But there’s another kind of scale involved in these negotiations. As an individual provider of information I’m unlikely to have the time or inclination to negotiate intensively with every potential buyer of information. Instead, there are some broad rules I will probably want to apply that can filter the number and intensity of the negotiations I’m going to get involved in. For instance, there may be a number of areas which I’ve decided I don’t want to provide information, no matter what I might be offered in exchange. For instance I might decide that no matter who asks, and what inducements they might offer, I’m not willing to trade my personal medical information, details about particular relationships, or some kinds of financial information. Similarly, there might be particular organisations that I might decide I would never provide information to, or periods of time when I wouldn’t want to be bothered to either negotiate or provide information. Thanks to the intelligence that we can build into the internet, in the form of apps, we can configure our software to know these things and negotiate on our behalf.

Perhaps best of all, we can vary how intensively we engage in the negotiation process. When we first start negotiating, we will probably want to think about each step in the process, and be fully in control of the offers and counter-offers are that we make. As we become more familiar with the process of negotiation, and with the way the information market works, we will be able to manage that complex and skilled task with less conscious attention and effort, and are able to operate in a semi-automatic fashion. In terms of our software, this means configuring the app so that we can set limits ahead of time on what offers can be rejected or accepted, and what kinds of counter-offers we would make. Instead of doing this “hands-on” we can configure our software to set these decisions up, tell us what they are, and simply get our approval to send them to the person we’re negotiating with (or allow us to tweak them if we’re not entirely happy). As our familiarity with negotiation in general increases, and with specific negotiators and information requests in particular, then we can again configure our software to act on our behalf, only alerting us if the sequence of offers and counter-offers falls outside certain limits.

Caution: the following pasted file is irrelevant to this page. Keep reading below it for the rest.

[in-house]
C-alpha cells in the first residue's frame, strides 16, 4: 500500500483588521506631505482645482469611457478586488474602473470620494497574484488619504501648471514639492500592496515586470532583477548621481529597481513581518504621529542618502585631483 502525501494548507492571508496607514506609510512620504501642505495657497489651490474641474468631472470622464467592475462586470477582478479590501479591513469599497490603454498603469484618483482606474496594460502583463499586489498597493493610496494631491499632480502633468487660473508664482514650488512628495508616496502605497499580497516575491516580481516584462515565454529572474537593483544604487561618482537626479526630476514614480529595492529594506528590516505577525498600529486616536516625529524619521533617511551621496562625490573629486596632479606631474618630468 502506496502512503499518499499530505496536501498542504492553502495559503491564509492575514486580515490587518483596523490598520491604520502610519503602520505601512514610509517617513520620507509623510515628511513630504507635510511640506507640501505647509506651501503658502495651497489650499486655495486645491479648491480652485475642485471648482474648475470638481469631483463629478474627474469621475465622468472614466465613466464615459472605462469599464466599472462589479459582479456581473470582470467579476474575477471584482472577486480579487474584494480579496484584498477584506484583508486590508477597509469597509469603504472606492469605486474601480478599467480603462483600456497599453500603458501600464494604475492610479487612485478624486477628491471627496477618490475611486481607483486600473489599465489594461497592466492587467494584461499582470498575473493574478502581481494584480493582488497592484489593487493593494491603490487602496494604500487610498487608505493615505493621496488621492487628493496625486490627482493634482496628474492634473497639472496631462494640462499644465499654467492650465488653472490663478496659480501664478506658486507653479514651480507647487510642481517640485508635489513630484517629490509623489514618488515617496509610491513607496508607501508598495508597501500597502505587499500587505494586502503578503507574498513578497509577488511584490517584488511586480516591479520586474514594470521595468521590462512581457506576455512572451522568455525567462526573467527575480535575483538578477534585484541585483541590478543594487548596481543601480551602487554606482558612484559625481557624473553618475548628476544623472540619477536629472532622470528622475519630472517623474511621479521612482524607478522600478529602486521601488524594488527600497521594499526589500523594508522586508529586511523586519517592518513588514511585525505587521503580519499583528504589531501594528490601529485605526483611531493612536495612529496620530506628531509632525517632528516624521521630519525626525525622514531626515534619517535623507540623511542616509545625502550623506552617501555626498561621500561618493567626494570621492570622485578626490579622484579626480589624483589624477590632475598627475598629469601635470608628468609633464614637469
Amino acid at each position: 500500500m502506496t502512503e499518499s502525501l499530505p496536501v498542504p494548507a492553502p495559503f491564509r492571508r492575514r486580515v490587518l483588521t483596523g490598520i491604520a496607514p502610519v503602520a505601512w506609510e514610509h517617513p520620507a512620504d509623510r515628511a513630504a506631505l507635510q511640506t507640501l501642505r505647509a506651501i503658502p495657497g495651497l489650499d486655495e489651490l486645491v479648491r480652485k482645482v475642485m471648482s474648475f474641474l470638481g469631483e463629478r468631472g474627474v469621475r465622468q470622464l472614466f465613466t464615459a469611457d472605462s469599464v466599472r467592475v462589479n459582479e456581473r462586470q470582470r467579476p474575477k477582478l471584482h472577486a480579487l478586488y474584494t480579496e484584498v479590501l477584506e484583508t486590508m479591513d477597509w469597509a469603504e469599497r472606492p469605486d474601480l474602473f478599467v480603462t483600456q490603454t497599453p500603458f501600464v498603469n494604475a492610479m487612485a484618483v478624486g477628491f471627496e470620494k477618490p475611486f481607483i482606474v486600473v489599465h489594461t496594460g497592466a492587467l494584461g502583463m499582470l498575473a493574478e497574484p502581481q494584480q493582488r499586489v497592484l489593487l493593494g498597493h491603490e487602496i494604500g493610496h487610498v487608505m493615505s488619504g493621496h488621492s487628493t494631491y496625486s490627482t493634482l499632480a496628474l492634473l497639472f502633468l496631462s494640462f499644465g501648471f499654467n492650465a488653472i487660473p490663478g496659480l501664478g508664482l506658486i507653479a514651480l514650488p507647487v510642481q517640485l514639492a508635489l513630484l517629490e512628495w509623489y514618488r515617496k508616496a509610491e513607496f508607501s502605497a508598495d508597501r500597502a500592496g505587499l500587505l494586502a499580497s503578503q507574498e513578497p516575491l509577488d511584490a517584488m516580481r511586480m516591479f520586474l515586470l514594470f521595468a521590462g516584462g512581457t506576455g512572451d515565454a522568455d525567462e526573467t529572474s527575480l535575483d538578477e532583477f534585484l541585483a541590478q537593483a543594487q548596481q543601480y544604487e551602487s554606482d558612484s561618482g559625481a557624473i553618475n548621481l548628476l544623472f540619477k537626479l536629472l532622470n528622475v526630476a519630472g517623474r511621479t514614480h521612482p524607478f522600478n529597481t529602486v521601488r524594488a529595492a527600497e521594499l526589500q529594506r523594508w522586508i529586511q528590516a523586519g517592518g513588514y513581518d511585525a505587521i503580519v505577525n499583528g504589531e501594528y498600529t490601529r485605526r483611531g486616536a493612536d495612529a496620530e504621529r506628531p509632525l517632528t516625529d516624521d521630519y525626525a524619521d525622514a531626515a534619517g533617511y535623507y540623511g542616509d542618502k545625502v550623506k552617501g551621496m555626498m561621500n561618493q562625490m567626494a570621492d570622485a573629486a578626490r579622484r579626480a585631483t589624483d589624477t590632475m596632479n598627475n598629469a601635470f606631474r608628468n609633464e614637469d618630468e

One of the beauties of the ability to provide machine intelligence to assist both the buyers and sellers of information is that it makes it possible, and worthwhile, for micro-trading to take place. In just the same way as the internet has enabled businesses to exist and thrive whilst trading things for very small amounts (audio books and music tracks for instance) because the overheads of both delivery and accounting are minimised, then automating and scaling the process of negotiation allows micro-information to be exchanged for micro-payments. As Pierre Omidyar, the founder of eBay discovered, the basis of a market is to put someone who wants to sell something, no matter how bizarre, in contact with someone who wants that object, and to let them agree a price. In eBay’s case it was somebody wanting to sell a broken laser pointer, and Omidyar knew he had created the perfect market when a collector of broken laser pointers agreed to pay $14.83 for it. The basis of today’s excitement about Big Data is that the ability to collate (and analyse) lots of data from lots of people makes all of that data more valuable. It is the ability to scale the multitude of negotiations needed to gather that data from hundreds, thousands of equitable exchanges that makes a market for the fair trade of information possible.